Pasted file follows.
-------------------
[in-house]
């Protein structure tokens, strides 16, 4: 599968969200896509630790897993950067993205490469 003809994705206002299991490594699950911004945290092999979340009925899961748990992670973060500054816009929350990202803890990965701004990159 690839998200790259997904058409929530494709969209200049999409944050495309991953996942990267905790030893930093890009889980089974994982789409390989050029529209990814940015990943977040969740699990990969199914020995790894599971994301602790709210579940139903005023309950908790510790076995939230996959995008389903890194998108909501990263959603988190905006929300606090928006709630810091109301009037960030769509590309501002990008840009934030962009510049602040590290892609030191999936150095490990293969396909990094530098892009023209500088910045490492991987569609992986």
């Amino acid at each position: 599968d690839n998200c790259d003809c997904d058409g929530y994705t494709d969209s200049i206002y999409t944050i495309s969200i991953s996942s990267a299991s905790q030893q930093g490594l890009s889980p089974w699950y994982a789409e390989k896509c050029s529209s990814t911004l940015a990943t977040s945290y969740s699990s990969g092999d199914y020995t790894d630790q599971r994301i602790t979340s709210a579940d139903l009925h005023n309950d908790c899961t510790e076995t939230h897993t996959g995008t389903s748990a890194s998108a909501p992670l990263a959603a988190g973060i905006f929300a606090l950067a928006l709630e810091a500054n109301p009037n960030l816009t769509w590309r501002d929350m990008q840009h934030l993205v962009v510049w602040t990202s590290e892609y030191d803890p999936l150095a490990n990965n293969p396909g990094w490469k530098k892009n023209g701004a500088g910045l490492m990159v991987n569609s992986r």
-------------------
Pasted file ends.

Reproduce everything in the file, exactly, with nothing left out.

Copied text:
[in-house]
């Protein structure tokens, strides 16, 4: 599968969200896509630790897993950067993205490469 003809994705206002299991490594699950911004945290092999979340009925899961748990992670973060500054816009929350990202803890990965701004990159 690839998200790259997904058409929530494709969209200049999409944050495309991953996942990267905790030893930093890009889980089974994982789409390989050029529209990814940015990943977040969740699990990969199914020995790894599971994301602790709210579940139903005023309950908790510790076995939230996959995008389903890194998108909501990263959603988190905006929300606090928006709630810091109301009037960030769509590309501002990008840009934030962009510049602040590290892609030191999936150095490990293969396909990094530098892009023209500088910045490492991987569609992986």
């Amino acid at each position: 599968d690839n998200c790259d003809c997904d058409g929530y994705t494709d969209s200049i206002y999409t944050i495309s969200i991953s996942s990267a299991s905790q030893q930093g490594l890009s889980p089974w699950y994982a789409e390989k896509c050029s529209s990814t911004l940015a990943t977040s945290y969740s699990s990969g092999d199914y020995t790894d630790q599971r994301i602790t979340s709210a579940d139903l009925h005023n309950d908790c899961t510790e076995t939230h897993t996959g995008t389903s748990a890194s998108a909501p992670l990263a959603a988190g973060i905006f929300a606090l950067a928006l709630e810091a500054n109301p009037n960030l816009t769509w590309r501002d929350m990008q840009h934030l993205v962009v510049w602040t990202s590290e892609y030191d803890p999936l150095a490990n990965n293969p396909g990094w490469k530098k892009n023209g701004a500088g910045l490492m990159v991987n569609s992986r």